Yet Another Perl Conference 2004
Monday-Wednesday
June 27-29, 2005

89 Chestnut Street University of Toronto
Toronto, Ontario, Canada
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YAPC North America 2005: Yet Another Perl Conference

Call for Participation


YAPC North America 2005: First Call for Participation

Yet Another Society
calls for your participation in

YAPC::NA 2005
the Seventh North American
Yet Another Perl Conference

http://yapc.org/America/

Toronto, Ontario, Canada

Monday through Wednesday
June 27-29, 2005

YAPC is a place for people to meet and talk about Perl -- where people who've done interesting things, people who are working on the language itself, people who are using it daily, and people who are looking to learn about it are all within arm's reach. Some of the great authors and coders in the field will be on hand to discuss their work, as well as the nature and direction of Perl itself.

Please join us for three days of listening, talking and learning about Perl in Toronto.

  • Conference pre-registration will be announced in late winter to early spring 2005. When it opens, you can make your payment at this link.
http://donate.perlfoundation.org/

You might want to make a donation to The Perl Foundation as well. You can certainly do that through this link at any time, including now.
  • We are also looking for sponsors. Please contact <na-sponsor@yapc.org> for information on how you can help support the Yet Another Society and YAPC. Much of the necessary funding for YAPC comes from the generous donations of our sponsors.

  • Submitted papers:
Abstract Submission Deadline: April 18, 2005

    Submissions regarding all Perl topics are welcome, but they must be technical topics aimed at the benefit of the attendees (not marketing talks aimed at the benefit of some product or service associated with the presenter.)

    Authors will be notified if their abstract is accepted or rejected.

    We're currently working on the budget for YAPC::NA 2005 and our hope is to provide speakers at the conference with either a reduced fee or a waived fee entirely. Possibly there will be a combination of these approaches built into a sliding scale based on the amount of speaking time.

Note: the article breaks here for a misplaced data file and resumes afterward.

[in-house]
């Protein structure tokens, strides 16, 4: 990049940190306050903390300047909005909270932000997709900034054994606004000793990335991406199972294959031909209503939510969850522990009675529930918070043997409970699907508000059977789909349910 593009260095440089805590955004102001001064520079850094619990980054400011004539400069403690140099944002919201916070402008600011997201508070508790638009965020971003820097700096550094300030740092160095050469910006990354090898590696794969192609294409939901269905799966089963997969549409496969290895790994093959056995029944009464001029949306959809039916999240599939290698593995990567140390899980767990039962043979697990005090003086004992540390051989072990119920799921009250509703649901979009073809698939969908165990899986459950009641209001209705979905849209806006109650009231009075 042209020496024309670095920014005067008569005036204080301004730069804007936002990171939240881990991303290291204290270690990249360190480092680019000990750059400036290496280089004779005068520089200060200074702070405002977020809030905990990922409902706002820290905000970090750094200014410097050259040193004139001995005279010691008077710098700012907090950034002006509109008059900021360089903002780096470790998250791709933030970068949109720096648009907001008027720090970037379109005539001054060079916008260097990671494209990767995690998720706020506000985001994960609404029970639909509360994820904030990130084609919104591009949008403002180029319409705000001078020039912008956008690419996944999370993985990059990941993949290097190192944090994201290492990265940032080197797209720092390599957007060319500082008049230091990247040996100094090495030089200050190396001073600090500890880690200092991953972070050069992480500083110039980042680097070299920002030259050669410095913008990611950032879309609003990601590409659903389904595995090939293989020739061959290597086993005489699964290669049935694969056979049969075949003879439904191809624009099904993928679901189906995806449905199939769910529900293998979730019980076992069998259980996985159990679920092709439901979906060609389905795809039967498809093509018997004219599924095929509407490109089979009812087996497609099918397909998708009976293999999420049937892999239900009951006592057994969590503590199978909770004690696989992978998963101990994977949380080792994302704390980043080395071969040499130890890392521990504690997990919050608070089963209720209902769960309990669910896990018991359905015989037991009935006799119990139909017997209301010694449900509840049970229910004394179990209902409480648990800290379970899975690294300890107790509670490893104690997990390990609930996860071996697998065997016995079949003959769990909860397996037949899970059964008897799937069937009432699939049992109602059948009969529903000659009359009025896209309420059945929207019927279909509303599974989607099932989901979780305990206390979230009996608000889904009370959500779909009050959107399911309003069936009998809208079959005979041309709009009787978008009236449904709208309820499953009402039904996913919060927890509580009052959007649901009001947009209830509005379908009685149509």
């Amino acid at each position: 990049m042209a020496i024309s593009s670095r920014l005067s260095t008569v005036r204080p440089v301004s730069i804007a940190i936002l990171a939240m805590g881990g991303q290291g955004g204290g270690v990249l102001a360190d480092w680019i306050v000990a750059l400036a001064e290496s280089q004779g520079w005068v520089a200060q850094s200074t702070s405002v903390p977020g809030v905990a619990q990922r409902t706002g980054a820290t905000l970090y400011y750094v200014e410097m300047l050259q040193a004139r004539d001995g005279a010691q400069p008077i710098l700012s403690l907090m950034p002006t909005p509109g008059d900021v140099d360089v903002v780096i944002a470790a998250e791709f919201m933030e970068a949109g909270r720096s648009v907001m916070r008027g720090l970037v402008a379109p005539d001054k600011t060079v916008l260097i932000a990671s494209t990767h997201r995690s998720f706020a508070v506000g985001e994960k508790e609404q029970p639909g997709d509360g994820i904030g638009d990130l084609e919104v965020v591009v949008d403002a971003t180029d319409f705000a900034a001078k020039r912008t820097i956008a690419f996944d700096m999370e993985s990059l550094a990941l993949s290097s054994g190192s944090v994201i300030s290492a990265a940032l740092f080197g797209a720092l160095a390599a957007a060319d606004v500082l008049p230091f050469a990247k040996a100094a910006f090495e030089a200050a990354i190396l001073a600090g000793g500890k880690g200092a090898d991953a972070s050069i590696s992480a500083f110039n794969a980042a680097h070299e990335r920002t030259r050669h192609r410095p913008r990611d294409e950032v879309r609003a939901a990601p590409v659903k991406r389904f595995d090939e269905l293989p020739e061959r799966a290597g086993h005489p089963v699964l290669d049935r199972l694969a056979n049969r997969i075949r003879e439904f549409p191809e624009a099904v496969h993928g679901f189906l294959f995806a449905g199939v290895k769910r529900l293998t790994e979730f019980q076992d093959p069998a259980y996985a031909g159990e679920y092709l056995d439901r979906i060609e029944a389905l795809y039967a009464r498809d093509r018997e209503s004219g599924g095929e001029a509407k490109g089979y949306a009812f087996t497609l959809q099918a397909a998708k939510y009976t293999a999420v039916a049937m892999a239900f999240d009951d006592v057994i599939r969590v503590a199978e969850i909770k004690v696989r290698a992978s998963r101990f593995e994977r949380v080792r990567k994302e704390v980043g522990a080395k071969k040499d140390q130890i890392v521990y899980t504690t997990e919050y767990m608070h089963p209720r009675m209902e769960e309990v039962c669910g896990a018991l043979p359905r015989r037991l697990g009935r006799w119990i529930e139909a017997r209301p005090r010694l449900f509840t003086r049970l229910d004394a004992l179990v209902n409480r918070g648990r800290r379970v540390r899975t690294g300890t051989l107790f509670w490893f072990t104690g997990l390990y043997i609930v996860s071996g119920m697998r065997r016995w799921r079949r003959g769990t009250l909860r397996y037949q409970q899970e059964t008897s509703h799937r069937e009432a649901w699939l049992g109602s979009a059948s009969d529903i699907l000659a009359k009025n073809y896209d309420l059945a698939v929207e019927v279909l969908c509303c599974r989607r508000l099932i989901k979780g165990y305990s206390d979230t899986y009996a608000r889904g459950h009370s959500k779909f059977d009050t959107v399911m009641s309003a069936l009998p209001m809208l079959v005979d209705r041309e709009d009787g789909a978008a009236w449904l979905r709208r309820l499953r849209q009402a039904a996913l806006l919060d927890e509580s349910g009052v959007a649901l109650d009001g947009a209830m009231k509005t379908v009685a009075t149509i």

• This year we are considering accepting a number of types of talks:

    • Lightning: 5 minutes

      Lightning talks are brief (5-minute) talks that focus on a single example, idea, project, or technique. Lightning talks do not attempt to cover all aspects of their subject matter, but rather to present one facet of the idea clearly and succinctly.

      Information on how to submit a proposal for a lightning talk will be posted at a later date, no later than April 2005. We will not accept lightning talk submissions at this time.

    • Standard: e.g. 20 minutes

      A standard talk is the preferred format. This is enough time to start a topic, introduce it with some pithy slides, and open up to later conversation.

    • Long and Extra-Long: e.g. 40 minutes, 85 minutes

      Long talks are reserved for experienced speakers covering large topics. If you have an in-depth topic you would like to present in some detail, perhaps with considerable discussion, a Long or Extra-Long talk may be the format of choice.

    • Tutorial: e.g. 3 hours + break (possibly in two sets)

      Half-day (or possibly full-day) tutorials. These tutorials tend to cover a wide range to material for a certain aspect of Perl programming. For example, an XML tutorial could cover XML basics, to writing XML, to parsing XML, to practical uses of XML.

Conference organizers reserve the right to change the length assigned to a talk, if deemed neccessary. If you want to speak on multiple topics, please submit a seperate proposal for each one.

Please register your abstracts online at
the YAPC::NA 2005 Toronto Call-for-Papers submission site !

Thank you; we hope you will participate. If you have any questions, please mail <na-help@yapc.org>.


Yet Another Society is a non-profit organization for the advancement of collaborative efforts in computer and information sciences. YAS promotes symposia, teaching, and group projects. See http://yetanother.org for more information.








Last modified on January 20, 2005 by Richard Dice, with help from John Macdonald and Dan Friedman.
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